This thesis documents a study dealing with the rehabilitation of land disturbed by mining at the Curragh open-cu t coal mine, in central Queensland. The aim of the study was to investigate the feasibility of using direct seeding to establish simultaneously a quick-growing cover crop, for erosion control, and a mixture of native tree and shrub species, for long-term stability.
The main materials available for growth media following recontouring at the mine are in situ overburden spoil and the local brown clay, either freshly- stripped or sourced from stockpiles. Chemical analysis of these materials indicated that improved pasture species could be expected to respond to the addition of N, P, Zn and S on the freshly- stripped brown clay and to the addition of N, P and Zn on the stockpiled brown clay. The overburden spoil was predicted to be deficient in N, P and K.
To further investigate the nutrient status of these materials, a nutrient omission trial and a rate trial were conducted under glasshouse conditions. In the nutrient omission trial, large increases in the yield of Rhodes grass (Chloris gayana) were obtained with the addition of N, P, S and Mo on the freshly- stripped brown clay. On the overburden spoil, large increases were obtained with the addition of N and P. In the rate trial, on both these media, large increases in the yield of both Rhodes grass and Japanese millet (Echinochloa crus-galli) were obtained with both N and P addition. Yield plateaus were obtained for both these nutrients, and at high levels of N and P, the yields on the two media were very similar.
The findings of the glasshouse trials were used in the design of the Broadcast Seeding trial and the Tree Planting Trial, both large-scale field trials located at the mine. The Broadcast Seeding Trial included the following treatments combined factorially: Seven growth media (including fresh and stockpiled soil at different depths overburden spoil with and without gypsum and coal reject), two cover crops (Rhodes grass and Japanese millet) at five seeding rates, four fertiliser rates, and flat and sloping sites. A standard application of native tree seed mix was common to all plots, except several control plots.
Twelve weeks after establishment of the Broadcast Seeding Trial, the soil media bad markedly greater cover and total herbaceous yield than did the non-soil media, reflecting vigorous weed growth on the former. At 30 weeks, Rhodes grass had become well established on the non-soil media, and differences in yield and cover were therefore substantially reduced. On both occasions, the non-soil media supported much greater tree seedling densities than the soil media, which showed very low rates.
Ground cover increased significantly with increasing fertiliser rate on the overburden spoil and coal reject media in the Broadcast Seeding Trial. Ground cover was not significantly related to fertiliser rate on any of the soil media. Total herbaceous yield increased significantly with increasing fertiliser rate on the overburden spoil, but not on any other media. A response in tree seedling height to fertiliser addition was obtained on all the non-soil media, but not on any of the soil media.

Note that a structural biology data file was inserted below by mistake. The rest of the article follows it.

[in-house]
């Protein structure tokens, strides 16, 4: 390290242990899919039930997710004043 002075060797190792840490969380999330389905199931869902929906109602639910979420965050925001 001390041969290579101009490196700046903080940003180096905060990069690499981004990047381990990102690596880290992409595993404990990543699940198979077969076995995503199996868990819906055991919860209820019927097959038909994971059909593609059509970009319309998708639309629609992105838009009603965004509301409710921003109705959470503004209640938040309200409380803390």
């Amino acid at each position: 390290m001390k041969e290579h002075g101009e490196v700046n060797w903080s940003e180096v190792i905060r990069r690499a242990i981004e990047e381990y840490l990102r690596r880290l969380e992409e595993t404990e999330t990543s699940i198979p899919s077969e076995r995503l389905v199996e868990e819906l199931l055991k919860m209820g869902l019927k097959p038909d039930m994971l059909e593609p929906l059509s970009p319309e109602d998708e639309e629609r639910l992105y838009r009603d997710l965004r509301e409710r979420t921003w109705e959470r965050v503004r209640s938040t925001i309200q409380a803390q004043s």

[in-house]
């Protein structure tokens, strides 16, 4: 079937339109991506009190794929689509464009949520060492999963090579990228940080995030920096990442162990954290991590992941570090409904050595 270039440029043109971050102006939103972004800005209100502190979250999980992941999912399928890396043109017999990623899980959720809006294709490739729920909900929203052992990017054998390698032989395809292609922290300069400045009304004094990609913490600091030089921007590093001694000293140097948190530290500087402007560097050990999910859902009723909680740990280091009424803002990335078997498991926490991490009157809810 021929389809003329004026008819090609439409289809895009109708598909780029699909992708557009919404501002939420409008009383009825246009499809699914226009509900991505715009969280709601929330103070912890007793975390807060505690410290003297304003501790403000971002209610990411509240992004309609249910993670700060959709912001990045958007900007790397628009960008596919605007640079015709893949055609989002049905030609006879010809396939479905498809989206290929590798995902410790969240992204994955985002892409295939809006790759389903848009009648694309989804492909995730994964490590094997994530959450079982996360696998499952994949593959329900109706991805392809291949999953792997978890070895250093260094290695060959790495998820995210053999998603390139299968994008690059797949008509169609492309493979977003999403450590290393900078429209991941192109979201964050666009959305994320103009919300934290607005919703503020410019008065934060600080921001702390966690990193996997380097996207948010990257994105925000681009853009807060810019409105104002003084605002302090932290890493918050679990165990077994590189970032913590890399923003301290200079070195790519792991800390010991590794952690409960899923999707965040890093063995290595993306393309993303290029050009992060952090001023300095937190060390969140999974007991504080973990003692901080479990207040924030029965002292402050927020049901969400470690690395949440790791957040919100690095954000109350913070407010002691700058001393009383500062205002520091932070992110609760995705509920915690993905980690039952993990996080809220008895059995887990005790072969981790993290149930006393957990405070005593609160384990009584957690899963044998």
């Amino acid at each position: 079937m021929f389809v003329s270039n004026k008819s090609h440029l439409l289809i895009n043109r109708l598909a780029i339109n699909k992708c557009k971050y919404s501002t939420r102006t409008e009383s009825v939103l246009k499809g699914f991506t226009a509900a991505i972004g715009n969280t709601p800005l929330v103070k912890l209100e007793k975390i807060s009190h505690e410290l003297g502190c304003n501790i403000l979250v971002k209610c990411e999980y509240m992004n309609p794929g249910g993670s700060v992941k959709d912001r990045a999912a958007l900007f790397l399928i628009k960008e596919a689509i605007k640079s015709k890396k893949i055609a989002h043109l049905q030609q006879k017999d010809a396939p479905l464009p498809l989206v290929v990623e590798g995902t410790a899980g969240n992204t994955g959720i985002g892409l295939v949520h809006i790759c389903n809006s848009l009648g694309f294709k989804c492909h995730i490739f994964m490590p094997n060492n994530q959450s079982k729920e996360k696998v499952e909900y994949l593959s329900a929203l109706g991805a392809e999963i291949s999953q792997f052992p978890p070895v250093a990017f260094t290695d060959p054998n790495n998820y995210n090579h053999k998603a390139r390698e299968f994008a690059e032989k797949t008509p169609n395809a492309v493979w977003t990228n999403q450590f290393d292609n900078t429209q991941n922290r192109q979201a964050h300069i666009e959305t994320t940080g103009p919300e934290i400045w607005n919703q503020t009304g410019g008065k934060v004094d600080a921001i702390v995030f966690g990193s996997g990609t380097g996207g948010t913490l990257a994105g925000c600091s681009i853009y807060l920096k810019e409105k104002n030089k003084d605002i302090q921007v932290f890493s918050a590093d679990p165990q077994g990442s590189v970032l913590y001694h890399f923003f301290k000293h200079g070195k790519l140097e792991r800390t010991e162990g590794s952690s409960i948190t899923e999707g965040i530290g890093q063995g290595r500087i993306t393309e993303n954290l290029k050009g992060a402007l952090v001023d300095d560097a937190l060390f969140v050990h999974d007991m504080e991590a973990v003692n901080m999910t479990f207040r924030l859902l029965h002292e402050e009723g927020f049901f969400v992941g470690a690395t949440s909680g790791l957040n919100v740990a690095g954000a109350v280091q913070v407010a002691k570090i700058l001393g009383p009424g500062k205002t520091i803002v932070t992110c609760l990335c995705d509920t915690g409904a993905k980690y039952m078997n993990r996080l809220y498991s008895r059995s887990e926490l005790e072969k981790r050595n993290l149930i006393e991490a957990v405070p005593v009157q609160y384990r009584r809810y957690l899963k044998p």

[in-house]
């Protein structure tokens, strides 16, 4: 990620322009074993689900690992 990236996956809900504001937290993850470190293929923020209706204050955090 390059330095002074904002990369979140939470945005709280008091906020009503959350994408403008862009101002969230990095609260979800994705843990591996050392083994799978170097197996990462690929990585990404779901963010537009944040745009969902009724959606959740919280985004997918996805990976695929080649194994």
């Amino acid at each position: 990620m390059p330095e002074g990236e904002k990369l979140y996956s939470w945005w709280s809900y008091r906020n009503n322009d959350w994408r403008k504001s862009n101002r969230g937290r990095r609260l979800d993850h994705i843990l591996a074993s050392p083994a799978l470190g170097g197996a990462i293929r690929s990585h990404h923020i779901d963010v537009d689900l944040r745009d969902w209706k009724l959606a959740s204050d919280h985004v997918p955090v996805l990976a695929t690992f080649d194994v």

Increased Rhodes grass seeding rate resulted in increased per cent cover and Rhodes grass yield on all the non-soil media in the Broadcast Seeding Trial. This result was attributed to the low level of competition from other species on these media. On the 15 cm stockpiled soil, both per cent cover and Rhodes grass yield increased significantly with increasing seeding rates. No response to seeding rate was obtained on the other soil media. This difference was attributed to the occasional patches of exposed overburden spoil present on the 15 cm treatment. Total tree seedling density decreased significantly with increasing Rhodes grass seeding rate on all the non-soil media, but not on any of the soil media (density being uniformly very low). Japanese millet establishment was extremely low for all treatments, most likely the result of an unfavourable water regime during the germination phase.
The results of the Broadcast Seeding Trial showed that the use of direct seeding is a practical cost-effective option in the rehabilitation of Curragh coal mine. The very poor tree establishment rates on the soil media indicate that areas of bare overburden spoil must be provided in site rehabilitation, or else weed control must be implemented.
The aim of the Tree Planting Trial was to screen a range of native tree and shrub species for use in site rehabilitation at Curragh mine. Plant establishment was by hand-planting of young seedlings, rather than by direct seeding, to ensure more uniform growing conditions and adequate experimental replication. Treatments included two growth media (soil and overburden spoil), 24 tree and shrub species, and three fertiliser rates.
Survival and growth rates of trees on replaced brown clay were markedly less than on bare overburden spoil. This difference was attributed to the much greater site competition on the brown clay from heavy weed growth. The higher salinity and sodicity on the overburden spoil did not appear to prevent good growth rates for many species.
Important differences in growth and survival rate were observed between species, and allowed the categorisation of species into two groups, viz. (1) good survival and growth on overburden spoil and (2) good survival on brown clay (tolerance of weed competition). The trial showed that a wide range of species is available for rehabilitation of the Curragh mine.
The research program identified the major factors that need to be addressed in achieving a cost-effective rehabilitation strategy for the Curragh coal mine. Additionally, it provided information applicable to the rehabilitation of other coal mines in central Queensland and identified areas for additional research.